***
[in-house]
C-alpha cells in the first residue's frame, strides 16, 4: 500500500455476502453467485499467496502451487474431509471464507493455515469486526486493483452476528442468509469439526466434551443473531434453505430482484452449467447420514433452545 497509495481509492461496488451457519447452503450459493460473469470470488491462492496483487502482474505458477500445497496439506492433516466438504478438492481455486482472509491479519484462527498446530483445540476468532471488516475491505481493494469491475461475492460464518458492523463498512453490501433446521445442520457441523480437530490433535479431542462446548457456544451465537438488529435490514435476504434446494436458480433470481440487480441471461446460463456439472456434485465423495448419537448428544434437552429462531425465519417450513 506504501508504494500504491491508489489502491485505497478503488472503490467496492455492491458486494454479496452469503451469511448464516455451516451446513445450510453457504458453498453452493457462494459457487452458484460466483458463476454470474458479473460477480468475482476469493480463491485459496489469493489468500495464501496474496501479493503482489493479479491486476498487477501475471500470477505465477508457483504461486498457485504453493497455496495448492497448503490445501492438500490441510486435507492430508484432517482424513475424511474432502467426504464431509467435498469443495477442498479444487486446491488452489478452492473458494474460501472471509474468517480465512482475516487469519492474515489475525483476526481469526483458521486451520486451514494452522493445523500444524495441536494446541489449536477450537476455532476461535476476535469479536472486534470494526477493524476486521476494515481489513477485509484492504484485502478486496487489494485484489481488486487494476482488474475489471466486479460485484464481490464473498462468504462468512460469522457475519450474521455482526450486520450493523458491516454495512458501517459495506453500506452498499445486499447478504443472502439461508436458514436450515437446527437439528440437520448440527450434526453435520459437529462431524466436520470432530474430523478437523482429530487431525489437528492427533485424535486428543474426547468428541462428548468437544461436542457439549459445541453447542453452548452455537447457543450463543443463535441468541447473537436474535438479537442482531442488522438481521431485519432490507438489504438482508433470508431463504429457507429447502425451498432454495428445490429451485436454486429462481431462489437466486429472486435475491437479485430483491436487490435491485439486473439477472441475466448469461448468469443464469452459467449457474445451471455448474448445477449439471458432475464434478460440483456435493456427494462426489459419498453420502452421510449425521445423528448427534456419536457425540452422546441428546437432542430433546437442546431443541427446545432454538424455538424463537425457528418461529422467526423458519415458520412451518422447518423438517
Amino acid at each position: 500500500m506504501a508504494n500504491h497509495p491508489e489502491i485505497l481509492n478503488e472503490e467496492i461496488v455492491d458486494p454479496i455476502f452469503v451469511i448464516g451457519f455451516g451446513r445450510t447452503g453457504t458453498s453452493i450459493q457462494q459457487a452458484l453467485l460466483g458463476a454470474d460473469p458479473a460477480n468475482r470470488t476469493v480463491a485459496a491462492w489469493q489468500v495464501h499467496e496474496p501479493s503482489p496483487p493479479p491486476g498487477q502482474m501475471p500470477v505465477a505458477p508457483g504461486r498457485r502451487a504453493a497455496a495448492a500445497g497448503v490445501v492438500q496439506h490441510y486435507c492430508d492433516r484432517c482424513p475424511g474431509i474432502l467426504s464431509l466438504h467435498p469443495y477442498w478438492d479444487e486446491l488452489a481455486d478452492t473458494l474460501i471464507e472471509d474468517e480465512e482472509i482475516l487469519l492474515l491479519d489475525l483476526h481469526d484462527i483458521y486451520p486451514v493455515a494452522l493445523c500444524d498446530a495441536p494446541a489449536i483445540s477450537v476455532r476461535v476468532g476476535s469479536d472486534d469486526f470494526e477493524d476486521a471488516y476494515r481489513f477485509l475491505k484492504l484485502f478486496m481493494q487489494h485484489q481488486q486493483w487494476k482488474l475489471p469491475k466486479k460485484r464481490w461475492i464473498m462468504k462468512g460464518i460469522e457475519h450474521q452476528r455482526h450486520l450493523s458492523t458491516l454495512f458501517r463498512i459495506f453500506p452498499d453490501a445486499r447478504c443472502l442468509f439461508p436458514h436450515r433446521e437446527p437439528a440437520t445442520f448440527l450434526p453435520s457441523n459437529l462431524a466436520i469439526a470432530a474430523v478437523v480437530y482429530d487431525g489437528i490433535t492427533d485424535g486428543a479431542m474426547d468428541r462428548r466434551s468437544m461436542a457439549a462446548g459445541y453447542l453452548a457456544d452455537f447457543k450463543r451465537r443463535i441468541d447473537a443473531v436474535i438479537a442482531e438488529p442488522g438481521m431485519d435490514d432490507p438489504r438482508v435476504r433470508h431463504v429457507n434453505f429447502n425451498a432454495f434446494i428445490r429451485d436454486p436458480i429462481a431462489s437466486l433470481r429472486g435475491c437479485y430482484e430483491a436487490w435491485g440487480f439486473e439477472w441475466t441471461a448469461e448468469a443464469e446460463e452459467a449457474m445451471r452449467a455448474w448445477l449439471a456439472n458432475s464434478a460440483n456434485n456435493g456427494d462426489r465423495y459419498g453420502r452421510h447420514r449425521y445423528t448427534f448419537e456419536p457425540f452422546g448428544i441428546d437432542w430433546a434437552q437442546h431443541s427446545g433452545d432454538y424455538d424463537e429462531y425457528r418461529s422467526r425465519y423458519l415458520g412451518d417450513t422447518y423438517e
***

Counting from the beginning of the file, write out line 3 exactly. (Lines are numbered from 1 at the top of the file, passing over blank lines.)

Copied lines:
Amino acid at each position: 500500500m506504501a508504494n500504491h497509495p491508489e489502491i485505497l481509492n478503488e472503490e467496492i461496488v455492491d458486494p454479496i455476502f452469503v451469511i448464516g451457519f455451516g451446513r445450510t447452503g453457504t458453498s453452493i450459493q457462494q459457487a452458484l453467485l460466483g458463476a454470474d460473469p458479473a460477480n468475482r470470488t476469493v480463491a485459496a491462492w489469493q489468500v495464501h499467496e496474496p501479493s503482489p496483487p493479479p491486476g498487477q502482474m501475471p500470477v505465477a505458477p508457483g504461486r498457485r502451487a504453493a497455496a495448492a500445497g497448503v490445501v492438500q496439506h490441510y486435507c492430508d492433516r484432517c482424513p475424511g474431509i474432502l467426504s464431509l466438504h467435498p469443495y477442498w478438492d479444487e486446491l488452489a481455486d478452492t473458494l474460501i471464507e472471509d474468517e480465512e482472509i482475516l487469519l492474515l491479519d489475525l483476526h481469526d484462527i483458521y486451520p486451514v493455515a494452522l493445523c500444524d498446530a495441536p494446541a489449536i483445540s477450537v476455532r476461535v476468532g476476535s469479536d472486534d469486526f470494526e477493524d476486521a471488516y476494515r481489513f477485509l475491505k484492504l484485502f478486496m481493494q487489494h485484489q481488486q486493483w487494476k482488474l475489471p469491475k466486479k460485484r464481490w461475492i464473498m462468504k462468512g460464518i460469522e457475519h450474521q452476528r455482526h450486520l450493523s458492523t458491516l454495512f458501517r463498512i459495506f453500506p452498499d453490501a445486499r447478504c443472502l442468509f439461508p436458514h436450515r433446521e437446527p437439528a440437520t445442520f448440527l450434526p453435520s457441523n459437529l462431524a466436520i469439526a470432530a474430523v478437523v480437530y482429530d487431525g489437528i490433535t492427533d485424535g486428543a479431542m474426547d468428541r462428548r466434551s468437544m461436542a457439549a462446548g459445541y453447542l453452548a457456544d452455537f447457543k450463543r451465537r443463535i441468541d447473537a443473531v436474535i438479537a442482531e438488529p442488522g438481521m431485519d435490514d432490507p438489504r438482508v435476504r433470508h431463504v429457507n434453505f429447502n425451498a432454495f434446494i428445490r429451485d436454486p436458480i429462481a431462489s437466486l433470481r429472486g435475491c437479485y430482484e430483491a436487490w435491485g440487480f439486473e439477472w441475466t441471461a448469461e448468469a443464469e446460463e452459467a449457474m445451471r452449467a455448474w448445477l449439471a456439472n458432475s464434478a460440483n456434485n456435493g456427494d462426489r465423495y459419498g453420502r452421510h447420514r449425521y445423528t448427534f448419537e456419536p457425540f452422546g448428544i441428546d437432542w430433546a434437552q437442546h431443541s427446545g433452545d432454538y424455538d424463537e429462531y425457528r418461529s422467526r425465519y423458519l415458520g412451518d417450513t422447518y423438517e